“Know what type of experience you want to create and ensure there’s a common thread between this and your marketing strategy and brand image,” Rob says. “Focus on the values which underpin the brand and ensure that all staff representing the brand in the tasting room are living these values in their daily interaction with customers.”
“Treat each person entering your tasting room like a visitor to your home. After all, they’ve chosen you as a preferred destination on a specific day and at a specific time time,” Frieda says.
The ability to foster rapport and authentic relationships with customers is the most important competency that every member of the client-facing team should have, Rob says. “This will bring customers back to your brand regardless of their degree of passion for the product.”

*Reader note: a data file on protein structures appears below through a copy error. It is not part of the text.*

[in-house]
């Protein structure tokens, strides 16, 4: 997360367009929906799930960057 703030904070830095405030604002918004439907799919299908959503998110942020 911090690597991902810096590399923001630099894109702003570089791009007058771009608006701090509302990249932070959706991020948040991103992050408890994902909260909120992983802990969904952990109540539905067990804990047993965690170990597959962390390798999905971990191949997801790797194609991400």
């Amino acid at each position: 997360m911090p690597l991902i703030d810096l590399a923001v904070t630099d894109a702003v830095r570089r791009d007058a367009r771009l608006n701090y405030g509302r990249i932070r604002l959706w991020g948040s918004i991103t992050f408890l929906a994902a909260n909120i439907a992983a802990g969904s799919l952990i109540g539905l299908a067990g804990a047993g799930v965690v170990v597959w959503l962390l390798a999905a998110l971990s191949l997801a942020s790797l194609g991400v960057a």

The ability to listen and empathise is a crucial part of this process, especially when dealing with a dissatisfied customer. “It allows us to acquire the necessary information to understand the intricacies of their frustration and provide a solution which speaks to the exact frustration.”
Develop a culture of learning and leadership
“Tasting-room staff should be seen as a valuable asset to your company’s image and potential profits,” Frieda says. “Unfortunately not enough time and resources are invested in staff training.”
Rob is a strong advocate of developing a culture of learning and establishing leaders in the tasting-room space. The leading wine brands and tasting-room staff undergo training throughout the year, with the focus being on aspects such as service, attitude, communication skills, product knowledge, floor management and delegation.